A lot of things will define this year, things far more important than games, but nonetheless we did get a new generation of consoles launching to top off the historic year. On the Microsoft side, we got two different consoles, the Xbox Series X and the Series S. It’s a unique concept for a console launch with one being the higher-end machine and the other being the lower-end more affordable one. It seems for now Microsoft is weighting toward the X, but that could change.
In an interview with The Verge, Spencer revealed that the actual production of the Xbox Series X/S did not begin until late summer as the company had to wait for specific tech from their chip partner, AMD. He also revealed that the company produced more Series X consoles than Series S. That’s probably not too surprising as it was reported that stores got more of that console than its younger brother. However, Spencer has signaled in the past he thinks the Series S will be the bigger seller in the long run, and says that ratio is probably going to be re-evaluated as time goes on.
“We figured that our first holiday, and probably our second holiday, you would see more of the higher end SKU, the Series X sold. We built more Series Xs than we did Series Ss.
“I think when we go into spring and summer, we’ll probably moderate that a bit. Over the long run, in most cases, price wins out. If you just go back and look at previous generations and when console generations hit the real sweet spot of sales, which is one of the reasons we like having that, that’s the Series S at its price point.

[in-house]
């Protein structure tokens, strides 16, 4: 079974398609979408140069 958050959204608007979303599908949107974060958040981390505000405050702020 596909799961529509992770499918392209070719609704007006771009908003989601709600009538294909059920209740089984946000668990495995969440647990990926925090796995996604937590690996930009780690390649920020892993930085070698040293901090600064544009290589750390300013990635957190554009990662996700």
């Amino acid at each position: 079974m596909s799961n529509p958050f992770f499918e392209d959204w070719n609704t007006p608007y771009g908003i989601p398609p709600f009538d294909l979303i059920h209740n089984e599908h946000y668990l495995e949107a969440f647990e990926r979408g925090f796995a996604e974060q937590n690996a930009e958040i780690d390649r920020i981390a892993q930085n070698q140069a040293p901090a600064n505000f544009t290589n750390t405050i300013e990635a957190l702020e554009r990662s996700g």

“Then when we go back into next holiday, which we’re already thinking about with supply chain and build, we’re already in that framing, trying to look at what we think our ratio should be between the two.”
It makes sense considering early adopters are most likely going to skew towards the higher-end system. The Xbox Series S has been something of a controversial machine with a lot of people weighing in on whether it’s a good or bad thing for the industry. It’ll be interesting to see how the trends continue for the system as it goes on. For now, however, it seems there will be stock shortages for both systems until some time next year, so it’ll be awhile before we have a solid grasp one way or another.